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Check before earthworks, vegetation clearance – NRC

Northland landowners are being advised to check they will not be affecting a wetland before starting any earthworks or vegetation clearance works on their property.

Tess Dacre, Compliance Monitoring Manager for the Northland Regional Council (NRC), says since Christmas, the council had received several reports of wetland incidents, ranging from vegetation clearance to earthworks, including draining works.

Penalties for Resource Management Act (RMA) breaches, such as draining a wetland, include an up to $600,000 fine for a company and $300,000 fine for an individual. The NRC currently has two ongoing prosecutions involving prohibited works within and around wetlands.

Wetlands occur in areas where surface water collects or where underground water seeps through to the surface and Northland has nine different types.

“There are many different kinds of wetland; some of these include swamps, bogs, marshes, gumlands, saltmarshes, mangroves and some river, lake and stream edges, however, it’s important to remember that not all wetlands are wet, especially during the warm summer months,” Ms Dacre says.

“Some wetlands can be dry for months at a time, often coinciding with the earthworks season that typically runs from October to May.”

She says some people are also unaware that ‘induced wetlands’ (wetlands that have appeared as a result of human activity) hold the same status as a natural wetland in terms of rules and even mowing wetland areas are not allowed for as it is considered vegetation clearance.

“There are also setbacks and provisions around diverting stormwater away from wetland that would otherwise be feeding a wetland.”

Ms Dacre says the council is urging anyone who may have a wetland on their property to check it will not be affected before they begin any earthworks or vegetation clearance works.

“It’s important to note that the rules apply to wetlands regardless of their size and perceived ecological value.”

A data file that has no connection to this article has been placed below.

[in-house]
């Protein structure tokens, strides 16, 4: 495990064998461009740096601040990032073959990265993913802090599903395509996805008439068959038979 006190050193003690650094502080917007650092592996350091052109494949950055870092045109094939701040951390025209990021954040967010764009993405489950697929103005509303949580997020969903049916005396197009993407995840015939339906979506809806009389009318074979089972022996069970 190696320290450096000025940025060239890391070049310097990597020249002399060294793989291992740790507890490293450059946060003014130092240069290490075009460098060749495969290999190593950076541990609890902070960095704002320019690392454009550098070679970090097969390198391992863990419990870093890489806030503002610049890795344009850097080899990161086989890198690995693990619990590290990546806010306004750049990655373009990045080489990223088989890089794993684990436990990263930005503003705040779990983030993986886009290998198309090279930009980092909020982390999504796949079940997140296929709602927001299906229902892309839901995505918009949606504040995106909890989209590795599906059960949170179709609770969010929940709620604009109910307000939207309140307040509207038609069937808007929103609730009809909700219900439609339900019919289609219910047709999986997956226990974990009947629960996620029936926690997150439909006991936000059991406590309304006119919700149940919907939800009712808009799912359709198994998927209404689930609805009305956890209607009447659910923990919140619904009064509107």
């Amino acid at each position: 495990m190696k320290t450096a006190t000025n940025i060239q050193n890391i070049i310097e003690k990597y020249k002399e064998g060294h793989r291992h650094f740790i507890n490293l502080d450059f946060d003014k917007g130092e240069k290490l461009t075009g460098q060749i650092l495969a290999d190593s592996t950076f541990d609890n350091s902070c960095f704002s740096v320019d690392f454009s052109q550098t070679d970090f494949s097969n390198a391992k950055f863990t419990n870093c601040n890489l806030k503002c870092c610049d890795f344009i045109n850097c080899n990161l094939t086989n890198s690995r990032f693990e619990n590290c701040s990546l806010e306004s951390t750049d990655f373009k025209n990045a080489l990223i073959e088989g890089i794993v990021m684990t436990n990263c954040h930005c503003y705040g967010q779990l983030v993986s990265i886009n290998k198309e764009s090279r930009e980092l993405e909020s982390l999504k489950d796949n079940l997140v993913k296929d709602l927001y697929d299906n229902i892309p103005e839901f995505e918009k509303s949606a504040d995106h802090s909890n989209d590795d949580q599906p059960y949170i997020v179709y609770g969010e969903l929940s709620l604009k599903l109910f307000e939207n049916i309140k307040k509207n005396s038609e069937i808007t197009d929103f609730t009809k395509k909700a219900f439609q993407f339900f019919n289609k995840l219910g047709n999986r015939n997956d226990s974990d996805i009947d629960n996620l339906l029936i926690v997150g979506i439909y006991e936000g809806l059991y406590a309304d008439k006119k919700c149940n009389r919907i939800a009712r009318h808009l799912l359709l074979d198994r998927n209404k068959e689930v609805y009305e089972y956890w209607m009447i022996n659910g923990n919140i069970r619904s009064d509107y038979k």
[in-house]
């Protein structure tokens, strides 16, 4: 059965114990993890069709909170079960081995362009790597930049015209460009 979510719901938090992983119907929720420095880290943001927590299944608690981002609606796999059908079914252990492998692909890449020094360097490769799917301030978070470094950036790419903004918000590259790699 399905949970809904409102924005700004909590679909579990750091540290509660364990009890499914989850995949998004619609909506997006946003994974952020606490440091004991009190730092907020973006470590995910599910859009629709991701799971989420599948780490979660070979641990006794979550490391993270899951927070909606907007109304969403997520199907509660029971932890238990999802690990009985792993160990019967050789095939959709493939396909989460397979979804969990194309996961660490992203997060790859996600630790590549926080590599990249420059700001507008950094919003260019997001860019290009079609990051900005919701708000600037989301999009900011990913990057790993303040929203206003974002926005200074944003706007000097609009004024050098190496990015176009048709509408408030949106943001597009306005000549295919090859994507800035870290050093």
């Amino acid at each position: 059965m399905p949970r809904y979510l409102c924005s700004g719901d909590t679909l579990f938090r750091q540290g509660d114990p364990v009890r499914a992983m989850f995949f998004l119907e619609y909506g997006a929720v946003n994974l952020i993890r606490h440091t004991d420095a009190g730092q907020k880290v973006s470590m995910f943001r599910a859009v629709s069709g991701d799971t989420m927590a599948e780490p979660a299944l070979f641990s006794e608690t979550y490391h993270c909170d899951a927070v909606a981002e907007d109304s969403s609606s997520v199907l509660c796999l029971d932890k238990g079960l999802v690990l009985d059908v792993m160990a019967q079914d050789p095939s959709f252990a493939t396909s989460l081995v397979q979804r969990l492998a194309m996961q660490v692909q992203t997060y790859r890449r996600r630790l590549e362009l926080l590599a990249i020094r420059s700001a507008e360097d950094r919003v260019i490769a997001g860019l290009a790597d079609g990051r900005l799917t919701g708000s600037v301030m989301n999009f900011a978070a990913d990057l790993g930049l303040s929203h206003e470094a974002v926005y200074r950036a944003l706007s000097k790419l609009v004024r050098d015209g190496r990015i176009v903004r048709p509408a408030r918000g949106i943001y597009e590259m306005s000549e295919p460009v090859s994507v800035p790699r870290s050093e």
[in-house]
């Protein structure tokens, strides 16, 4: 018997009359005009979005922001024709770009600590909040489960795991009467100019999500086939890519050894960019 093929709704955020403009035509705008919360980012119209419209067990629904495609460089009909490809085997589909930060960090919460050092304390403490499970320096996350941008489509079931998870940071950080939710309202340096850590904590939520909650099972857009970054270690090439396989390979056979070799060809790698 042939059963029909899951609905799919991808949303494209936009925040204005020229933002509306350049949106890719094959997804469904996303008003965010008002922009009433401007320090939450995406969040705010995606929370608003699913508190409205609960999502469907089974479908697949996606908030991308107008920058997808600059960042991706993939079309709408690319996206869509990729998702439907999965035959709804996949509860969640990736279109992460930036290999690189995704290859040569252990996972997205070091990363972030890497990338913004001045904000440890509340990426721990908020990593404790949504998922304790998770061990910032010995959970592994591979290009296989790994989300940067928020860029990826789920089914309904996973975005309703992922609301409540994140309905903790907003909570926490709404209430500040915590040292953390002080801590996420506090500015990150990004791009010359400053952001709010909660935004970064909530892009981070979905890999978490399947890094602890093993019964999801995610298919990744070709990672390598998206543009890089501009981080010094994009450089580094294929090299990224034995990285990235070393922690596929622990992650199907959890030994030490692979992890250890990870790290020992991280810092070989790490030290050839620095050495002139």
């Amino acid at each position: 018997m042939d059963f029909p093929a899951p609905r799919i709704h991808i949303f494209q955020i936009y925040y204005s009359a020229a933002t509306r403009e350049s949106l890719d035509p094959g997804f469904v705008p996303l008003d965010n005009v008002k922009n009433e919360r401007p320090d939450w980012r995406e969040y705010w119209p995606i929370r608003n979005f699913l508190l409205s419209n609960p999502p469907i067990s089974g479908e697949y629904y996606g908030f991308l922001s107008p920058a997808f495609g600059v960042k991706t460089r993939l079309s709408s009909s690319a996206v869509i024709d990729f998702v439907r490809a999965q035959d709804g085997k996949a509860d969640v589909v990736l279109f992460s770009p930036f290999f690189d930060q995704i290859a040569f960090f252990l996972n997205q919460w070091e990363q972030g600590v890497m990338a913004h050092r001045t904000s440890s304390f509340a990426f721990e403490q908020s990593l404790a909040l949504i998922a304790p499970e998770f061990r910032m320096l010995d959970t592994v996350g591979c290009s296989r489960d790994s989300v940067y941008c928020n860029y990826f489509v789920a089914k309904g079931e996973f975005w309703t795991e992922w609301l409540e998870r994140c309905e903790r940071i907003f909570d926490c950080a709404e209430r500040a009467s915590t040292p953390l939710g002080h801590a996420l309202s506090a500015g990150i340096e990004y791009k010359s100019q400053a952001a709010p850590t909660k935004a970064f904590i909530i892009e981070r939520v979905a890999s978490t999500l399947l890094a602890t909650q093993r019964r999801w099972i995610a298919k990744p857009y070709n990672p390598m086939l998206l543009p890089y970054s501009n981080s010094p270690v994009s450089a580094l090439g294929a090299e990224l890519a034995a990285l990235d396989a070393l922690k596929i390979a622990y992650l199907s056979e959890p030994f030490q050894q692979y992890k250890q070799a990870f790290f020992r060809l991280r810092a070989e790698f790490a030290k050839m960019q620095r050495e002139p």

Ms Dacre says people wanting advice about looking after their wetland should contact the council’s Biodiversity Team.

“We would much rather people contact us proactively than risk damaging wetlands and potentially exposing themselves to enforcement action.”

Ms Dacre says wetlands essentially act as giant ‘sponges’, helping to soak up water and boost water quality.

“The plants in them slow the flow of water off the land so that, in times of flood, more can be absorbed into the soil and taken up by the plant life. In summer, stored water is slowly released from wetlands, maintaining water flows.”

“Not only do they serve a crucial role in the environment – because they help prevent flooding and improve water quality – wetlands also provide a habitat for a number of unique species of plants and animals, many of which are rare.”

Bacteria in damp wetland soils contribute to cleaner water by absorbing and breaking down nutrients from fertilisers, chemicals and animal wastes.

“Wetland plants trap waterborne sediment, preventing silt entering streams and harbours and also provide an enormous food source for fish, birds and other animals.”

Culturally, wetlands are also an important taonga to Māori.

More information on wetlands can be found on the regional council’s website at www.nrc.govt.nz/wetlands

 

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